As for the campaign taken in isolation, the nationalists want article 7 of the constitution to be changed so that it no longer accords Russian the same official status as Kazak in public life, government and other state institutions. (See Language Controversy in Kazakstan.) But this demand – that Kazak become the sole language of official communication – is just not practicable.
It would certainly be possible to require all official communications to be in Kazak, and to remove street signs and public notices written in Russian. But conducting government and parliamentary meetings in Kazak would turn them into a kind of performance where everything would be translated beforehand.
Nor is there much chance that Russian will be supplanted as the most widely used language simply because of the demographic shift which has turned the Kazaks from a minority into a majority over recent years.
Instead, the essence of the demand could be satisfied by changing the law to require anyone in public office to produce a certificate showing they have a command Kazak. Russian-speakers, too, should be happy with this – as long as the state provides free, affordable and effective courses in Kazak that lead to the award of such certificates.
One thing everyone seems to have conveniently forgotten about in this debate is that article 93 of the constitution already places the onus on government to facilitate universal Kazak language learning free of charge.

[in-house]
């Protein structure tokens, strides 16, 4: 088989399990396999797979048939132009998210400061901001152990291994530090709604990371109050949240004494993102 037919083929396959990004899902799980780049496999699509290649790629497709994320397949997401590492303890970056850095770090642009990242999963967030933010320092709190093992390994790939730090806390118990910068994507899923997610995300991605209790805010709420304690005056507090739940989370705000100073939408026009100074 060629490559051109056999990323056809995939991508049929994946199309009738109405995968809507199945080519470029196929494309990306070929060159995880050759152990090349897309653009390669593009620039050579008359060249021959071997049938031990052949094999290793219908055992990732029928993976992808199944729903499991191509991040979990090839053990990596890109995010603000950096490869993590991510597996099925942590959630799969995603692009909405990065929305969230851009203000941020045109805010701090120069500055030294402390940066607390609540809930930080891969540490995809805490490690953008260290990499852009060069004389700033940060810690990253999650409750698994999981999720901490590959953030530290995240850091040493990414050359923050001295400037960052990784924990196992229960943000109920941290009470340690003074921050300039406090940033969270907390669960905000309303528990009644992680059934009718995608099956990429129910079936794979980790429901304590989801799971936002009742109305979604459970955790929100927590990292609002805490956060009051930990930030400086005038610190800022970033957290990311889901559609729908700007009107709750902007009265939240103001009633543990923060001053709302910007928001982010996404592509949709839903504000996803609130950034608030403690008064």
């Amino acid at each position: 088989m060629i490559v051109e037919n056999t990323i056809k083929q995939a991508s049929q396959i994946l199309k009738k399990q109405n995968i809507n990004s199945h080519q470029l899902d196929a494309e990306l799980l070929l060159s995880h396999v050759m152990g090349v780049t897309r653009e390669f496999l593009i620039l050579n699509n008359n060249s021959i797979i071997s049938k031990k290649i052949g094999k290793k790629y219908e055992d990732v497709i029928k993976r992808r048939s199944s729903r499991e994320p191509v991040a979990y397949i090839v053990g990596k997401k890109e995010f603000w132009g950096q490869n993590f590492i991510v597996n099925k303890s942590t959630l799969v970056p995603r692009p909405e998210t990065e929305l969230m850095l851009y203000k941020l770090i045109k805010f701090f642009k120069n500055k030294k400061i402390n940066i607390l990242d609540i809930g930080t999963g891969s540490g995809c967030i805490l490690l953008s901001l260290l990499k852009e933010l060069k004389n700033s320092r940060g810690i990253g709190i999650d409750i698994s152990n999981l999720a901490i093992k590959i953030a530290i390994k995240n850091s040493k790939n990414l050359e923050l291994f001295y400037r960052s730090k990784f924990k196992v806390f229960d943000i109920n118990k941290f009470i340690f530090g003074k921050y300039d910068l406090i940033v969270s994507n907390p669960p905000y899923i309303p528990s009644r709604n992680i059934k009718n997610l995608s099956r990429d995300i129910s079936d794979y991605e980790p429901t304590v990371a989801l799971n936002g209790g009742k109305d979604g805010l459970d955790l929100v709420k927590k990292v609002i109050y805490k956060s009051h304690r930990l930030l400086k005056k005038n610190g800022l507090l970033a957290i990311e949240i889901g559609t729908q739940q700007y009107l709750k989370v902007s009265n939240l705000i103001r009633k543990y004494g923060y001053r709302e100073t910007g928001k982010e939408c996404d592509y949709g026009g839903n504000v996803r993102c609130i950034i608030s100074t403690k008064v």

As for the deeper social and economic issues facing Kazaks at grassroots level, these should be addressed through a nationwide programme of modernisation that targets them specifically. Kazakstan should have a political force prepared to devise and pursue such a scheme. But no such force exists, there is no one to lead it, and no one knows what such a programme would look like. And that, in essence, is the biggest problem facing Kazakstan at the moment.
Pyotr Svoik is a member of the ruling board of the National Social Democratic Party of Kazakstan, and head of the non-government Anti- Monopoly Commission for Almaty.
The views expressed in this article are not necessarily those of IWPR.